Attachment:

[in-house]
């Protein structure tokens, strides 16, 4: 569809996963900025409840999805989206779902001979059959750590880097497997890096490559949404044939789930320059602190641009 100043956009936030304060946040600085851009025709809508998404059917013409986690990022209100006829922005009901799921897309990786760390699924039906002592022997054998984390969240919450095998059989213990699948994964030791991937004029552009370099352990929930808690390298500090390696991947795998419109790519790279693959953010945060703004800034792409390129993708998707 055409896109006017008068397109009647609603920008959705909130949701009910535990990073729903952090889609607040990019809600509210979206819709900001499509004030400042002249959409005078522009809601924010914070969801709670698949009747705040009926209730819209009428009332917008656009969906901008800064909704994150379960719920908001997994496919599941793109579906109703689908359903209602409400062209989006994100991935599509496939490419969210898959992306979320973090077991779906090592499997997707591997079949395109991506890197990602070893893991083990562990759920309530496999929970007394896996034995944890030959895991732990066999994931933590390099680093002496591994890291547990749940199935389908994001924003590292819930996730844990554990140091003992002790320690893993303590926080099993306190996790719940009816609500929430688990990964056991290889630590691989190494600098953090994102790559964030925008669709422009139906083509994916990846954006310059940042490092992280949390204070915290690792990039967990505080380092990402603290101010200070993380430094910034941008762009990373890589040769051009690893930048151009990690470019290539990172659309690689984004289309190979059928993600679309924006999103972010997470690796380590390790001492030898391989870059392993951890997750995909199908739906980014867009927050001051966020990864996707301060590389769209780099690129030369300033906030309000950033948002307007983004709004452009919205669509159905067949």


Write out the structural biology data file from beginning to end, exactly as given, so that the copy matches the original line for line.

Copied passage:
[in-house]
């Protein structure tokens, strides 16, 4: 569809996963900025409840999805989206779902001979059959750590880097497997890096490559949404044939789930320059602190641009 100043956009936030304060946040600085851009025709809508998404059917013409986690990022209100006829922005009901799921897309990786760390699924039906002592022997054998984390969240919450095998059989213990699948994964030791991937004029552009370099352990929930808690390298500090390696991947795998419109790519790279693959953010945060703004800034792409390129993708998707 055409896109006017008068397109009647609603920008959705909130949701009910535990990073729903952090889609607040990019809600509210979206819709900001499509004030400042002249959409005078522009809601924010914070969801709670698949009747705040009926209730819209009428009332917008656009969906901008800064909704994150379960719920908001997994496919599941793109579906109703689908359903209602409400062209989006994100991935599509496939490419969210898959992306979320973090077991779906090592499997997707591997079949395109991506890197990602070893893991083990562990759920309530496999929970007394896996034995944890030959895991732990066999994931933590390099680093002496591994890291547990749940199935389908994001924003590292819930996730844990554990140091003992002790320690893993303590926080099993306190996790719940009816609500929430688990990964056991290889630590691989190494600098953090994102790559964030925008669709422009139906083509994916990846954006310059940042490092992280949390204070915290690792990039967990505080380092990402603290101010200070993380430094910034941008762009990373890589040769051009690893930048151009990690470019290539990172659309690689984004289309190979059928993600679309924006999103972010997470690796380590390790001492030898391989870059392993951890997750995909199908739906980014867009927050001051966020990864996707301060590389769209780099690129030369300033906030309000950033948002307007983004709004452009919205669509159905067949």